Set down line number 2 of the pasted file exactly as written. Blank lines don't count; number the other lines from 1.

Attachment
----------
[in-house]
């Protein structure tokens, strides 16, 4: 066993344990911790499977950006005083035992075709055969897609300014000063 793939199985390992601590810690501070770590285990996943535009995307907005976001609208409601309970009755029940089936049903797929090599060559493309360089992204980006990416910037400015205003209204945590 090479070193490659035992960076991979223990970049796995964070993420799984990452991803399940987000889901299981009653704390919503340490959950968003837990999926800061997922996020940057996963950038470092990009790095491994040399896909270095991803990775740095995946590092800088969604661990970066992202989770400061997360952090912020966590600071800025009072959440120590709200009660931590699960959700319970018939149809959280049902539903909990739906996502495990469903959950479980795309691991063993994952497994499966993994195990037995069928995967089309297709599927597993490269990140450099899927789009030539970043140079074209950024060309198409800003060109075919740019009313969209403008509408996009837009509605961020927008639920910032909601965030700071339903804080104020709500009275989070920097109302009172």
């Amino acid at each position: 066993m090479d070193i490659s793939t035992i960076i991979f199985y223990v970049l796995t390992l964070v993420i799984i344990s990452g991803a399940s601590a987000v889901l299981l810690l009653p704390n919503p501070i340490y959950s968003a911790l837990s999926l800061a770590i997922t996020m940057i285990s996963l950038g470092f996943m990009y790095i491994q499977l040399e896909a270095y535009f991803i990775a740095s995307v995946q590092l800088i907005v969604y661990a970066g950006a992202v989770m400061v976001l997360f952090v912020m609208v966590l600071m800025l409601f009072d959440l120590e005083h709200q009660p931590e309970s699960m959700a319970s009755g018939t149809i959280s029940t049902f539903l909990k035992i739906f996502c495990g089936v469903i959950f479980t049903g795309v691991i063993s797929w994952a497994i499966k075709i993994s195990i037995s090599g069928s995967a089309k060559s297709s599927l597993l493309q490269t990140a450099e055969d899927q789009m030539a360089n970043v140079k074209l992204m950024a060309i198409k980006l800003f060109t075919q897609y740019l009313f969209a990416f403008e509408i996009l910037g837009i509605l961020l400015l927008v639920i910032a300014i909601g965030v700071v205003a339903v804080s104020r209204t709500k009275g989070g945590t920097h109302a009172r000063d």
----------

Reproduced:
């Protein structure tokens, strides 16, 4: 066993344990911790499977950006005083035992075709055969897609300014000063 793939199985390992601590810690501070770590285990996943535009995307907005976001609208409601309970009755029940089936049903797929090599060559493309360089992204980006990416910037400015205003209204945590 090479070193490659035992960076991979223990970049796995964070993420799984990452991803399940987000889901299981009653704390919503340490959950968003837990999926800061997922996020940057996963950038470092990009790095491994040399896909270095991803990775740095995946590092800088969604661990970066992202989770400061997360952090912020966590600071800025009072959440120590709200009660931590699960959700319970018939149809959280049902539903909990739906996502495990469903959950479980795309691991063993994952497994499966993994195990037995069928995967089309297709599927597993490269990140450099899927789009030539970043140079074209950024060309198409800003060109075919740019009313969209403008509408996009837009509605961020927008639920910032909601965030700071339903804080104020709500009275989070920097109302009172």